While the article is based largely on circumstantial evidence and is not proof, I thought that it's worth discussing because there are other issues the article does not bring up that support its conclusions. For example, it's clear that while there are criminals involved on both sides (Roger Ver, one of Bitcoin Cash's masterminds, sold explosives online), there is a far more organized and concerted effort to use lies and criminal activities from the Bitcoin Core side of the debate. For example, whatever the advantages or disadvantages of their proposals, Core supporters are more likely censor discussion than supporters of the other forks are. Core supporters have engaged in large-scale DDoS attacks against BIP101 and Bitcoin ABC nodes, while there have been no similar attacks from Bitcoin Cash, Bitcoin Gold, or Bitcoin SV supporters.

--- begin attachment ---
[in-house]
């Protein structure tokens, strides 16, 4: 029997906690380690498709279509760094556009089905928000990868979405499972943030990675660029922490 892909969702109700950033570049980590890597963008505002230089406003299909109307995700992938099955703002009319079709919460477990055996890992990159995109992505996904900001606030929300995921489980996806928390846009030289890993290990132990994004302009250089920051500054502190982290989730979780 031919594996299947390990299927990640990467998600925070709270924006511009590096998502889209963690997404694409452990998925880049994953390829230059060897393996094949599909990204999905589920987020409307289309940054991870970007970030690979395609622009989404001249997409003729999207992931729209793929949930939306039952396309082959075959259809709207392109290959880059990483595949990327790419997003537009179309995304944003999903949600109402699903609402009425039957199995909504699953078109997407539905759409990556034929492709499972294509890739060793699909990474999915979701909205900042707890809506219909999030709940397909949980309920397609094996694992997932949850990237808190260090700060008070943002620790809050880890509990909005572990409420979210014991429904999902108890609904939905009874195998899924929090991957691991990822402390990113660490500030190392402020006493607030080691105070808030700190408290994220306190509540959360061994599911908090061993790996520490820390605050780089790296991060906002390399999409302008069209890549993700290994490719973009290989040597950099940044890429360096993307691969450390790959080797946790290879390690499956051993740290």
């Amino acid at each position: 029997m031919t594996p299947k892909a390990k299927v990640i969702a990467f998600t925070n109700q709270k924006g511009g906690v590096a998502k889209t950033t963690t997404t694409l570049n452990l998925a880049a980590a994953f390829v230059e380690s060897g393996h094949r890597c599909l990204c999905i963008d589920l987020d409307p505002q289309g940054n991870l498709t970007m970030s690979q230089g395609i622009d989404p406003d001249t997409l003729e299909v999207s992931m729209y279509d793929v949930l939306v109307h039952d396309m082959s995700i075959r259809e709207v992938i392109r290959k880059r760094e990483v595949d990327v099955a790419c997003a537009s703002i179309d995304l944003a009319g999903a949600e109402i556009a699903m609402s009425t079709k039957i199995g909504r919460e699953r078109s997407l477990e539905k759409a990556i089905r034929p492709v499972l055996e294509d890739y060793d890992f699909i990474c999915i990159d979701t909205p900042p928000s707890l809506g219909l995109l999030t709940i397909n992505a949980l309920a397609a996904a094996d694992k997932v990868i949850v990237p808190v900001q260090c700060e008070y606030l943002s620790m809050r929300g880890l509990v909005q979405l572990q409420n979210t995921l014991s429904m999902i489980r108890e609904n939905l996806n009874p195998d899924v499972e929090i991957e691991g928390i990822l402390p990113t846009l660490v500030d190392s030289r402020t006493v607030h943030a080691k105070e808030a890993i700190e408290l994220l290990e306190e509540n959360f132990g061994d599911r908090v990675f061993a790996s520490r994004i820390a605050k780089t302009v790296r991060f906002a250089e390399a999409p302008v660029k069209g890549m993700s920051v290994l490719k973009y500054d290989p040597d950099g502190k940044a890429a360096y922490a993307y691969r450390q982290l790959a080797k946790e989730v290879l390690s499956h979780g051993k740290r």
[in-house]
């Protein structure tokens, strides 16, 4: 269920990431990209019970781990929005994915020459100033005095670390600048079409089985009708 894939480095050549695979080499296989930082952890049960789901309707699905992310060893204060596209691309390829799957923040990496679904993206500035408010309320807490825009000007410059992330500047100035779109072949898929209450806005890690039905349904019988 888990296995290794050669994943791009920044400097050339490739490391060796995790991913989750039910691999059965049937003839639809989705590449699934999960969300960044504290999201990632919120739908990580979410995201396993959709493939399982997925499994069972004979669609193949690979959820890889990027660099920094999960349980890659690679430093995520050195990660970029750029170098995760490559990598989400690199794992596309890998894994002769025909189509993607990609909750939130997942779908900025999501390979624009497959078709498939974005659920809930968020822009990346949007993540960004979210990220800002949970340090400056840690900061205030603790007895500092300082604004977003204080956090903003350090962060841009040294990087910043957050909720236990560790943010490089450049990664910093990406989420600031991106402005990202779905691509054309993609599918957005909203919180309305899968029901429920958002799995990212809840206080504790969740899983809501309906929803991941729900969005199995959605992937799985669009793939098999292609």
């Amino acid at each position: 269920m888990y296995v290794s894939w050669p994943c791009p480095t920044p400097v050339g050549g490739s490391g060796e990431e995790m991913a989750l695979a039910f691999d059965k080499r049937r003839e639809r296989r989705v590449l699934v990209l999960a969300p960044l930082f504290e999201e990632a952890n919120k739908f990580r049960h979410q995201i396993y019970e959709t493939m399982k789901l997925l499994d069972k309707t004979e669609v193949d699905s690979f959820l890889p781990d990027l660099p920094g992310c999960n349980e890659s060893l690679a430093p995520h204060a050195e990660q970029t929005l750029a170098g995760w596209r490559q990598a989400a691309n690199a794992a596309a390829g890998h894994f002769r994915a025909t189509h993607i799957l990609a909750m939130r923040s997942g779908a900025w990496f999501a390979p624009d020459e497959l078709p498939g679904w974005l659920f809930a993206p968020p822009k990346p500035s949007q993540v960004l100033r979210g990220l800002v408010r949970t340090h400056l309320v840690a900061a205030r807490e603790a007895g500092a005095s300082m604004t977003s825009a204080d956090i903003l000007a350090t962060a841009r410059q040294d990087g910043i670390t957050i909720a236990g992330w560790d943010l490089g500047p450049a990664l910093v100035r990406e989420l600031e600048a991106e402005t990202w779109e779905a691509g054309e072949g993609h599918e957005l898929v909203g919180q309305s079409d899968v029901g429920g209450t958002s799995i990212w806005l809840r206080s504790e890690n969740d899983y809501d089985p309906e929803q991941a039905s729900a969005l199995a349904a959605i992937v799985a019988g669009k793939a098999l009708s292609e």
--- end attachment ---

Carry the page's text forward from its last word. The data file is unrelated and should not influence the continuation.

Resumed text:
The explanation also offers an explanation for one of the biggest mysteries with the Lightning Network - why many proponents completely wave off the money transmission licensing issue. Running a Lightning network node is almost certainly requires a money transmission license. Unlike a standard bitcoin node, which never receives money in its wallet, a Lightning node receives money from one person, and transmits money to a different person - the definition of the law. There is no provision in the regulations for money transmission about whether the person who holds the money needs to have control of it, only that the money is received and transmitted. If it turns out that the most vocal supporters of the Lightning Network are criminals, they would not care about money transmission and the honest, ethical supporters of the network would be a few lone voices who are drowned out.